More than half of Tennessee’s students live below the poverty line, while 81 percent attend schools designated as Title I by the federal government due to their high concentrations of low-income students.

“The issue’s so multifaceted…New evaluation doesn’t solve the problem of a kid going hungry at night,” said Samantha Bates, a 7th grade language arts teacher in Buchanan.

Nationally and in Tennessee, achievement gaps between racial groups lingered. Tennessee black students, almost a quarter of the state’s student population, continued to perform well below their white peers. In 4th grade reading, for example, white students performed 26 points higher than their black peers, a three-point increase over Tennessee’s 2011 gap.

Real change

In Tennessee, some of the policy changes credited with raising test scores have upset teachers, parents, and community activists. Teacher advocacy groups have said that using test scores to account for half of a teacher’s evaluation is unfair, and many Race to the Top-funded turnaround efforts meant that beloved teachers lost jobs.

Some question whether the state will continue with the same policies now that the influx of the $500 million Race to the Top grant comes to an end.

“It’ll be key to watch in Tennessee to watch how they’re doing in two years and if they keep improving,” the NCES’s Buckley said.

“If it’s some sort of reform magic, then what’s happening in Florida?” Kevin Welner, the director of the National Education Policy Center at the University of Colorado in Boulder, said, referring to another state whose growth on NAEP was heralded several years ago but didn’t see similar results this year.

Bates, the 7th grade teacher, said that she felt that the state’s new teacher evaluations had helped improve teachers’ practice, but not because of the threat of losing jobs: “It’s not the accountability — it’s the rubrics.” In other words, evaluations were clearer about how teachers needed to improve, she said.

Bates said that she felt that the NAEP scores did represent real improvement in Tennessee schools. She credited higher state standards implemented several years before Race to the Top and a higher benchmark for passing state tests. “Students have been doing harder material and having to do it at better rates, and the teachers have implemented it better…when you expect more out of students, they will deliver,” she said.

J.C. Bowman, the executive director of the Professional Educators of Tennessee, said, “You’ll hear that it’s a reflection of policies in place, the federal government will say it’s attributable to Race to the Top and the state will say it’s a reflection of a renewed emphasis on education. I’m going to say, hey, it’s a reflection of the teacher in the classroom that’s working hard every day.”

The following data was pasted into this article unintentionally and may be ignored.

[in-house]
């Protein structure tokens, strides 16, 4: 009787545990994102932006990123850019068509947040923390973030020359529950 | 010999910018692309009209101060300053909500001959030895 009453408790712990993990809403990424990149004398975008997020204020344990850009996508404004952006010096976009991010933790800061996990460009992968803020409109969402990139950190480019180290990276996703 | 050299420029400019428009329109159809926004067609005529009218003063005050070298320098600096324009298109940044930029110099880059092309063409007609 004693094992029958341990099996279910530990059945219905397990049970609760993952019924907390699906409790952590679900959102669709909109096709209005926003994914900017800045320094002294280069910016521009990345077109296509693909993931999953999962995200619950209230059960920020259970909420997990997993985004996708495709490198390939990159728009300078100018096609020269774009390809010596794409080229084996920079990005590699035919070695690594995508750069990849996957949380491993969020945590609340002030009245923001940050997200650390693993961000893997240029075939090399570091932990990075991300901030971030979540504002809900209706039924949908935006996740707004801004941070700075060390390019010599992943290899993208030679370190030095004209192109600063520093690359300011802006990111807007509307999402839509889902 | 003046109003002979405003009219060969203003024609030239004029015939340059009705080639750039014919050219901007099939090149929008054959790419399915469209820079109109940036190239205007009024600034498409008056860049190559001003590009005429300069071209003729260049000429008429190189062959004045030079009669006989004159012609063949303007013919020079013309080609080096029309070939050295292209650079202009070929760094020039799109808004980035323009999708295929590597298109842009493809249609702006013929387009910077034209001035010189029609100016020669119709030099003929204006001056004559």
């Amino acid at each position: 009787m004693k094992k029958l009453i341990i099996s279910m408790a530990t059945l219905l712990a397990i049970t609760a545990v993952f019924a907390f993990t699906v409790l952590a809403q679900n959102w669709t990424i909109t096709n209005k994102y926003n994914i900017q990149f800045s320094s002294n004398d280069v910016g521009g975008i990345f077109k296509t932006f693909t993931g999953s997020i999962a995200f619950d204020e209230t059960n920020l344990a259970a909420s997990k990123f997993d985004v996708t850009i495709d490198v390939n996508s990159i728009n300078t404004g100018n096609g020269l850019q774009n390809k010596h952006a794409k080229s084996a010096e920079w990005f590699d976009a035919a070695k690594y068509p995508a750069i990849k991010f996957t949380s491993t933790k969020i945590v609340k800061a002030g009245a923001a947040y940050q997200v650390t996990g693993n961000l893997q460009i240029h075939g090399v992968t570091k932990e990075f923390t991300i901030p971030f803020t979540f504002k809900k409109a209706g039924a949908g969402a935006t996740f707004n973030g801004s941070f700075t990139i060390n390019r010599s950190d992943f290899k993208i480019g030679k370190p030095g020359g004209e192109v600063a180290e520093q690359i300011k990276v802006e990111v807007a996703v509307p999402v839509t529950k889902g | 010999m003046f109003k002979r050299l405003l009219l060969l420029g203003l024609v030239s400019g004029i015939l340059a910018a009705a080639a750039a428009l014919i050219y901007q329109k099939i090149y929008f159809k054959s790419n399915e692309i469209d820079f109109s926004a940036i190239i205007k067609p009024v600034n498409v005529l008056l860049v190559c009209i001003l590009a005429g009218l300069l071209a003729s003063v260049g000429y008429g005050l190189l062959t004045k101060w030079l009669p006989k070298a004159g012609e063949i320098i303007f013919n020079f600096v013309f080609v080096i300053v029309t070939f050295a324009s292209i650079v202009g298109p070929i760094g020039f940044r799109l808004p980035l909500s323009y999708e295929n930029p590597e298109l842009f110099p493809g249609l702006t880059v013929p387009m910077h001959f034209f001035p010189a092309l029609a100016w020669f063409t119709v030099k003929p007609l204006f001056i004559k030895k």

Sarah Darville and Daarel Burnette contributed reporting to this article. 

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Memphis parent advocacy group trains first Spanish-speaking cohort

PHOTO: Caroline Bauman
Manuela Martinez (center left) and Lidia Sauceda (center right) are among 19 parents in the first Spanish-speaking class of Memphis Lift’s Public Advocate Fellowship.

Manuela Martinez doesn’t want Spanish-speaking families to get lost in the fast-changing education landscape in Memphis as the city’s Hispanic population continues to grow.

The mother of two students is among 19 parents in the first Spanish-speaking class of Memphis Lift’s Public Advocate Fellowship, a program that trains parents on local education issues.

“We want to be more informed,” said Martinez, whose children attend Shelby County Schools. “I didn’t know I had much of voice or could change things at my child’s school. But I’m learning a lot about schools in Memphis, and how I can be a bigger part.”

More than 200 Memphians have gone through the 10-week fellowship program since the parent advocacy group launched two years ago. The vast majority have been African-Americans.

The first Spanish-speaking cohort is completing a five-week program this month and marks a concerted effort to bridge racial barriers, said Sarah Carpenter, the organization’s executive director.

“Our mission is to make the powerless parent powerful …,” she said.

The city’s mostly black public schools have experienced a steady growth in Hispanic students since 1992 when only 286 attended the former Memphis City Schools. In 2015, the consolidated Shelby County Schools had 13,816 Hispanic children and teens, or 12.3 percent of the student population.

Lidia Sauceda came to Memphis from Mexico as a child; now she has two children who attend Shelby County Schools. Through Memphis Lift, she is learning about how to navigate Tennessee’s largest district in behalf of her family.